A friend of Steve’s and good mate of ours said that it was really hard. In one case it took them two hours to get a victim out of a situation before they could even make a start out on the road to get the person to the Alfred. It was a very complicated job and they needed some extra help so they asked one of the cops to assist. Our friend said, ‘Cops are really good at assisting because they do what you tell them.’ She was very impressed, but at one stage they were a bit worried that the poor police officer assisting was going to be needing support next because, as I said, dealing with these individuals is pretty horrific.
I also want to thank Monash University for donating its Gippsland campus to the support effort. The Gippsland campus at Churchill was under immense threat itself, and the university has donated the area around it to the effort. Support vehicles are stationed there and people are using the accommodation and services at the campus. The community is chipping in. That is what Australia is terrific at doing. I commend everybody.
Support from the Australian community will be vitally important to the rebuilding process. We have already seen a tremendous outpouring of generosity from the community. I thank all those who have contributed to the cause and I urge the public to continue to open their hearts and to give generously. Now more than ever is the time when we need to pull together and offer a helping hand to those so adversely affected by this natural disaster—the worst of its kind in our history. As the Prime Minister mentioned earlier today, we must adopt a common resolve to help these communities to rebuild so that they can re-establish their lives. We must help these families and communities to dust themselves off so that they can get back on their feet. We all know that it will take time and that it will be difficult. The scars and injuries will not heal overnight. Indeed, this will take decades for people to get over. But we also know that Australians stand together when times are tough. We will do whatever it takes to see these communities through this atrocity and support them in their resolve in restoring their livelihoods.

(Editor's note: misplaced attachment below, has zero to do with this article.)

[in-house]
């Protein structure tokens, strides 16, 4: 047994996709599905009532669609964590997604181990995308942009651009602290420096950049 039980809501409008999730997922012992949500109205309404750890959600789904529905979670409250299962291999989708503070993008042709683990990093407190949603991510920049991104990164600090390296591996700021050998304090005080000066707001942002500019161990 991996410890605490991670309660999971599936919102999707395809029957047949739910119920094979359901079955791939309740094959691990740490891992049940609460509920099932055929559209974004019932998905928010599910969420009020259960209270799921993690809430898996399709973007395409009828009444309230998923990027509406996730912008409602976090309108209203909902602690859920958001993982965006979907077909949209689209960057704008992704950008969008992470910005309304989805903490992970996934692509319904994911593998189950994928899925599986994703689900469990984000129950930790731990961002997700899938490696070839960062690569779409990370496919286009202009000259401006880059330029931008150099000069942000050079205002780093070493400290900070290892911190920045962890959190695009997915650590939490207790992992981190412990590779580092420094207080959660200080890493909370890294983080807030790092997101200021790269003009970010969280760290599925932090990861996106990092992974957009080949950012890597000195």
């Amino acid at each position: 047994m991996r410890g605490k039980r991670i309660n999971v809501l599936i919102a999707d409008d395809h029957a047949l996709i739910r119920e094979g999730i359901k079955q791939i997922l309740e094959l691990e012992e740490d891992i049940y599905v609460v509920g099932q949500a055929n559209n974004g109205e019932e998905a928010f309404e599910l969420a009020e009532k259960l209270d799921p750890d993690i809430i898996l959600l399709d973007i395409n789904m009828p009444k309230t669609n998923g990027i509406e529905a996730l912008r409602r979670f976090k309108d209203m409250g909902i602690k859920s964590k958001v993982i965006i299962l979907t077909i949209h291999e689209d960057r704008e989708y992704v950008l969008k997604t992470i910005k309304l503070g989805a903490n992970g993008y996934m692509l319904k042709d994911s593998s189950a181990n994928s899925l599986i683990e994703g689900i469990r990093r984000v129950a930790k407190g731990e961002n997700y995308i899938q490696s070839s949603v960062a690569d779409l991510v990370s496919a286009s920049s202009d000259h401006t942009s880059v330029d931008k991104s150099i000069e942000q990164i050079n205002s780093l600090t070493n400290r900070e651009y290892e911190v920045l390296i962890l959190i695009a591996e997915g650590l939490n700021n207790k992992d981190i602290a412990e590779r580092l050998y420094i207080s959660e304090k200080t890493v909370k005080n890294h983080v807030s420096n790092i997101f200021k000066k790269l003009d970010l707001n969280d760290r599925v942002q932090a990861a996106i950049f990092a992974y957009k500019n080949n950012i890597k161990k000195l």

In concluding, I want to call upon all Australians to consider donating blood—not this week but in the weeks to come. The burns victims will need ongoing blood and plasma supplies. So do not just give your blood today; give it into the future because it will be vitally needed in the weeks and months ahead. Some of the Bali bombing victims still require blood products to this day. I want to commend to the House all the fantastic words spoken by all the wonderful people in this place who genuinely do come here to try to make the world a better place.